With the rise in the crime rate in recent years, short sentences are a major concern of most Americans. A popular new sentencing structure, coined from an American pastime favorite, is the 'Three Strikes' Crime Laws. This new law mandates long or even life sentences for people convicted of their third serious felony, such as murder, rape or burglary. An overwhelming 84% of Americans say that they favor laws that impose life sentences for those who are convicted of three serious felony crimes, according to a January 1994 Time/Cable News Network poll.( The strong support for such laws among Americans signals the growing fear of crime, and a declining tolerance for rehabilitation, in the U.S., which has one of the highest rates of violent crime among advanced industrialized countries. Frustrated with what many have called the "revolving door" policy of the criminal justice system, under which hardened criminals are given lenient prison terms, many Americans are demanding tougher sentencing laws. Three-strikes laws have become one of the most popular crime policy options in the nation. Also called "three-time loser" laws, three-strikes legislation is designed to ensure that career criminals, for whom previous imprisonment has had little or no remedial effect, are never allowed to victimize members of society again. With this stricture sentencing comes where to put the prisoners. Some people think rehabilitation programs put the prisoners' rights ahead of citizens' security. One example of this is in reference to Rico Marzano who only got convicted for four-first degree murders instead of six since the unborn children of the pregnant women he murdered did not die outside the womb. "It wasn't his murder of two pregnant women and their husbands that landed Rico Marzano in Maryland's supermax prison, but his second escape attempt." (Gavora) To some people this is appalling that a murder of such degree would not already be in a super maximum security prison, but too many people see those as inhumane and the last resort possible. This is where mandatory minimum sentences comes in to play since this is supposed to "deter criminal activity by maximizing the certainty and predictability of incarceration of crimes that pose serious threats to the nation's quality of life.." (Berman) To apply this, groups would have fought that Marzano should have been in a maximum security all along since killing four people should be seen as a maximum threat to society.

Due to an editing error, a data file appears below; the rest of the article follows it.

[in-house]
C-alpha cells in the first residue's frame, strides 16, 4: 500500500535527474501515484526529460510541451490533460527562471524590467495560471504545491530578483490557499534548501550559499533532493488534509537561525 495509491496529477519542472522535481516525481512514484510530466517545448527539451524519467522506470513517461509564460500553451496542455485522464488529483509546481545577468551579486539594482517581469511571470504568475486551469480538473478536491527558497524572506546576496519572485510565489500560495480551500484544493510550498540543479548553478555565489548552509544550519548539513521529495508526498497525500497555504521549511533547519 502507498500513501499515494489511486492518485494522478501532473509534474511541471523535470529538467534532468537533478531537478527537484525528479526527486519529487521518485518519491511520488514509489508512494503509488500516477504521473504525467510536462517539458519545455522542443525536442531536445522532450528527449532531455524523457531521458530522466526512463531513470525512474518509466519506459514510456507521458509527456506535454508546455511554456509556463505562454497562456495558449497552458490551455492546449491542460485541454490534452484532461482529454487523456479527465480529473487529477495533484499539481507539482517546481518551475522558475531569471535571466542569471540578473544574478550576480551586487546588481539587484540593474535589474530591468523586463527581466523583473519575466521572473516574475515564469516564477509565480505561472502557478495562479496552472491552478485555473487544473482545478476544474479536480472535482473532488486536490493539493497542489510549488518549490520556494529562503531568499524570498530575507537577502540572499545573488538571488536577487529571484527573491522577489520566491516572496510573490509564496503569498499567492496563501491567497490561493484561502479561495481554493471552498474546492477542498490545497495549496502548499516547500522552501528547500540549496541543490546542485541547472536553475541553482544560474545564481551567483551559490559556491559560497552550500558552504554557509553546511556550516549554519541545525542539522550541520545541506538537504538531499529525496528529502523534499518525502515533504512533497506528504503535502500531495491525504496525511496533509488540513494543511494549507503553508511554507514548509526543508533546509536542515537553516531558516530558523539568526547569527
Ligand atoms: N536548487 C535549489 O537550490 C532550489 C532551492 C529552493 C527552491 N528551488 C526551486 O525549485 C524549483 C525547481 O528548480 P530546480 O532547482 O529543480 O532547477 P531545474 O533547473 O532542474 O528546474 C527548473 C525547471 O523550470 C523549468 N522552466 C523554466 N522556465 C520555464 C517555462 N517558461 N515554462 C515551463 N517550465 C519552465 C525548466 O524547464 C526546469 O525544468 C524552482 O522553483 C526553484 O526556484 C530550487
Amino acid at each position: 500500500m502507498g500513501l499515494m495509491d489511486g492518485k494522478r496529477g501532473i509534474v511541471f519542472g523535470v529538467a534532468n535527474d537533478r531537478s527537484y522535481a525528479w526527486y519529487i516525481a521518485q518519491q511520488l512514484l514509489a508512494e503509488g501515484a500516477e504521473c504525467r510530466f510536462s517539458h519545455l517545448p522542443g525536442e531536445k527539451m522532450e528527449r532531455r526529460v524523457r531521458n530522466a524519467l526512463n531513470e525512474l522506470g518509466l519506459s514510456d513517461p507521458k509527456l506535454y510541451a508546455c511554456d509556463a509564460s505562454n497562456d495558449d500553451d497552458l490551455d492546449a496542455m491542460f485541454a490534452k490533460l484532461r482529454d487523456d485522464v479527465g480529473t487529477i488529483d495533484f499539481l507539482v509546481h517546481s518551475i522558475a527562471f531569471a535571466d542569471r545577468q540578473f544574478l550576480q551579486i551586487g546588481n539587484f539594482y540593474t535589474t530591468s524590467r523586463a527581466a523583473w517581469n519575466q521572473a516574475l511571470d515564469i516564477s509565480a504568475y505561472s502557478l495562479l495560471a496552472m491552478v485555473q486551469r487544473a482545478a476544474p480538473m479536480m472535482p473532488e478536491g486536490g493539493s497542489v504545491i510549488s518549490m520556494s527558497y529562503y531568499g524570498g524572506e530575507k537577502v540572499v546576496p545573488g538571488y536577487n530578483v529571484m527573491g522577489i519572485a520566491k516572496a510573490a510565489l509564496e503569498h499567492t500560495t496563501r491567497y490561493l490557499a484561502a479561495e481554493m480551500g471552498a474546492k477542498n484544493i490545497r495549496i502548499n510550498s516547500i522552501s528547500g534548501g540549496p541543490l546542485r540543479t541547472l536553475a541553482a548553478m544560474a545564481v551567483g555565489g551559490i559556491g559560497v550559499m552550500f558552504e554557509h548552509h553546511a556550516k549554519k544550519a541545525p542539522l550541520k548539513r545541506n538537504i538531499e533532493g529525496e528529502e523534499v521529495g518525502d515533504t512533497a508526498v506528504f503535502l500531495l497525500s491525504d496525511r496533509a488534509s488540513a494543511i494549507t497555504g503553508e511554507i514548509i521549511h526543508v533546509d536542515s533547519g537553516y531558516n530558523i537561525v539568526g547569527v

Even though studies are being done, and the United States is using thousands up thousands of citizens as test subjects this prison reform structure is not something that can happen overnight. One of the main flaws that I kept seeing pop up in my research was the wide difference in state programs. It seems that depending on which state you commit a crime truly depends on how you will be sentenced not the crime you commit. Another factor is how much the media gets a hold of the issue, Barkow states it well with "It is almost impossible for the millions of people serving noncapital sentences to get the public's attention about injustices in noncapital sentencing law, even though there are many." (Barkow) Even though the case may not grab the public's attention that does not mean the Supreme Court should stay out of the case. This has caused much of our prison's overcrowding due to the dissimilarity between state sentencing. The causes proposed to deal with this range from early release programs, to rehabilitation facilities in and out of prison, to a 'three-strikes' crime and mandatory sentencing structures.

Words Cited

Banks, Cyndi. Criminal Justice Ethics: Theory and Practice. Los Angeles : SAGE, c2009. 2nd ed.

Barkow, Rachel E. "The Court of Life and Death: The Two Tracks of Constitutional Sentencing Law and The Case for Uniformity." Michigan Law Review. New York University, 8 Sept. 2008.

Berman, Douglas. Federal Sentencing Reporter. Berkeley: The Vera Institute of Justice, 2011.

California Department of Corrections and Rehabilitations. "Adult Rehabilitation." March 2000. California New Start. 8 March 2011 <>.

Gavora, Jessica, and Elizabeth Alexander. "Is the Justice Department putting prisoners' rights ahead of citizens' security?" Insight on the News 28 Oct. 1996: 26+. Military and Intelligence Collection. Web. 4 Mar. 2011.

Guzman, Carolina, Barry Krisberg and Chris Tsukida. Accelerated Release: A Literature Review. 2008: National Council on Crime and Delinquency., 2008.

Lin, Ann Chih. Reform in the Making the Implementation of Social Policy in Prison. Princeton: Princeton University Press, 2000.

Project, Sentencing. "Disenfranchisement News." 8 February 2001. Sentencing Project. 2 March 2011 <>.